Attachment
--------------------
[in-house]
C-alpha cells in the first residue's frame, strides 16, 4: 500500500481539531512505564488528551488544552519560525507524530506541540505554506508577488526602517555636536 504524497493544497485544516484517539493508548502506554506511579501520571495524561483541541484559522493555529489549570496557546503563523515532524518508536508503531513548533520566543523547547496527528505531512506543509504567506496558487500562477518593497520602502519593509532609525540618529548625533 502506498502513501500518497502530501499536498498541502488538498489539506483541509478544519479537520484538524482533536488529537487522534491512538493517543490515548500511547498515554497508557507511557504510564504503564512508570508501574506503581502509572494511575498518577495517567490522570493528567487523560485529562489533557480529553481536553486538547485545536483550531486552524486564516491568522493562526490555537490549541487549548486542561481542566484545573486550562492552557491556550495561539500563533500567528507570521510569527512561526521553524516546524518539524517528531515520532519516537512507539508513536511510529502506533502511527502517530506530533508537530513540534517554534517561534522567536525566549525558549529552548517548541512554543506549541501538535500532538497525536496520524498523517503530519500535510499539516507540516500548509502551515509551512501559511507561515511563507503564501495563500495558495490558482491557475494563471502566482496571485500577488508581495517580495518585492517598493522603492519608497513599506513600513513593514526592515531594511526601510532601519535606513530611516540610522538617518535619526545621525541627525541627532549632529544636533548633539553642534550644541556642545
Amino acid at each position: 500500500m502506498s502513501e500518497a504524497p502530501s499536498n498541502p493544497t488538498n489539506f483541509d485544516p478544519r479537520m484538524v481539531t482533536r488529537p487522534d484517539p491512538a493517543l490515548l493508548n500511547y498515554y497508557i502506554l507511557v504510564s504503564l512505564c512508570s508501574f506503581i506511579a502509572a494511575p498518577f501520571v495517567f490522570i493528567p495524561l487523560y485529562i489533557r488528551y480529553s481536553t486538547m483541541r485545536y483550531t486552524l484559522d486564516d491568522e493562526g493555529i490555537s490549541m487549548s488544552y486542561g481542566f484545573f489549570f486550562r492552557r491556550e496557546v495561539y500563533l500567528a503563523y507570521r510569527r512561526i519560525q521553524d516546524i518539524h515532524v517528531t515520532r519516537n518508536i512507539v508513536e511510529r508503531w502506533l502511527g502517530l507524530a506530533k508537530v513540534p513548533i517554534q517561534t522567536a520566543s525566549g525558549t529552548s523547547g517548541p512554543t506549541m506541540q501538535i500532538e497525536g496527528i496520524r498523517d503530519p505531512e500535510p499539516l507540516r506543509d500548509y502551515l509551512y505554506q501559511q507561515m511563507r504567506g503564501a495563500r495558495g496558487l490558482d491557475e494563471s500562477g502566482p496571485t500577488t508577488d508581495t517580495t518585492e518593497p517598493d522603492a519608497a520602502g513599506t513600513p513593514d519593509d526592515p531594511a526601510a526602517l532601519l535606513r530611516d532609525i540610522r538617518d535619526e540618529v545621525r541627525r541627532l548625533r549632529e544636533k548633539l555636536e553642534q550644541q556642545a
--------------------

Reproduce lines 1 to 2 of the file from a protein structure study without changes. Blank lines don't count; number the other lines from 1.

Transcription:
[in-house]
C-alpha cells in the first residue's frame, strides 16, 4: 500500500481539531512505564488528551488544552519560525507524530506541540505554506508577488526602517555636536 504524497493544497485544516484517539493508548502506554506511579501520571495524561483541541484559522493555529489549570496557546503563523515532524518508536508503531513548533520566543523547547496527528505531512506543509504567506496558487500562477518593497520602502519593509532609525540618529548625533 502506498502513501500518497502530501499536498498541502488538498489539506483541509478544519479537520484538524482533536488529537487522534491512538493517543490515548500511547498515554497508557507511557504510564504503564512508570508501574506503581502509572494511575498518577495517567490522570493528567487523560485529562489533557480529553481536553486538547485545536483550531486552524486564516491568522493562526490555537490549541487549548486542561481542566484545573486550562492552557491556550495561539500563533500567528507570521510569527512561526521553524516546524518539524517528531515520532519516537512507539508513536511510529502506533502511527502517530506530533508537530513540534517554534517561534522567536525566549525558549529552548517548541512554543506549541501538535500532538497525536496520524498523517503530519500535510499539516507540516500548509502551515509551512501559511507561515511563507503564501495563500495558495490558482491557475494563471502566482496571485500577488508581495517580495518585492517598493522603492519608497513599506513600513513593514526592515531594511526601510532601519535606513530611516540610522538617518535619526545621525541627525541627532549632529544636533548633539553642534550644541556642545